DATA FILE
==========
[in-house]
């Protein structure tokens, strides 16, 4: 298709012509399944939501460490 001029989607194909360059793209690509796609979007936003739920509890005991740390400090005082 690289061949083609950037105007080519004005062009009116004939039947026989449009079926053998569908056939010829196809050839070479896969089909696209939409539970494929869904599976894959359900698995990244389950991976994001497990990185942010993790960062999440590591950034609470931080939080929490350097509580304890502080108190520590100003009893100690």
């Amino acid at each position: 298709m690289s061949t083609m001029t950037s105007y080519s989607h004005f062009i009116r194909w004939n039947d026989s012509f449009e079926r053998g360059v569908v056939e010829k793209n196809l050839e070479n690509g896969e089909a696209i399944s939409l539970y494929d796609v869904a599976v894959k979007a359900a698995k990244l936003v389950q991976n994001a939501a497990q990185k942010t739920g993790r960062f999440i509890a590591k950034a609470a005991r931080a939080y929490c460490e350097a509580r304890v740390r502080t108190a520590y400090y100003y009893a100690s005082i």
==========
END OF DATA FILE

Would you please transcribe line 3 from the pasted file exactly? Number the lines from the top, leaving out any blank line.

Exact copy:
């Amino acid at each position: 298709m690289s061949t083609m001029t950037s105007y080519s989607h004005f062009i009116r194909w004939n039947d026989s012509f449009e079926r053998g360059v569908v056939e010829k793209n196809l050839e070479n690509g896969e089909a696209i399944s939409l539970y494929d796609v869904a599976v894959k979007a359900a698995k990244l936003v389950q991976n994001a939501a497990q990185k942010t739920g993790r960062f999440i509890a590591k950034a609470a005991r931080a939080y929490c460490e350097a509580r304890v740390r502080t108190a520590y400090y100003y009893a100690s005082i």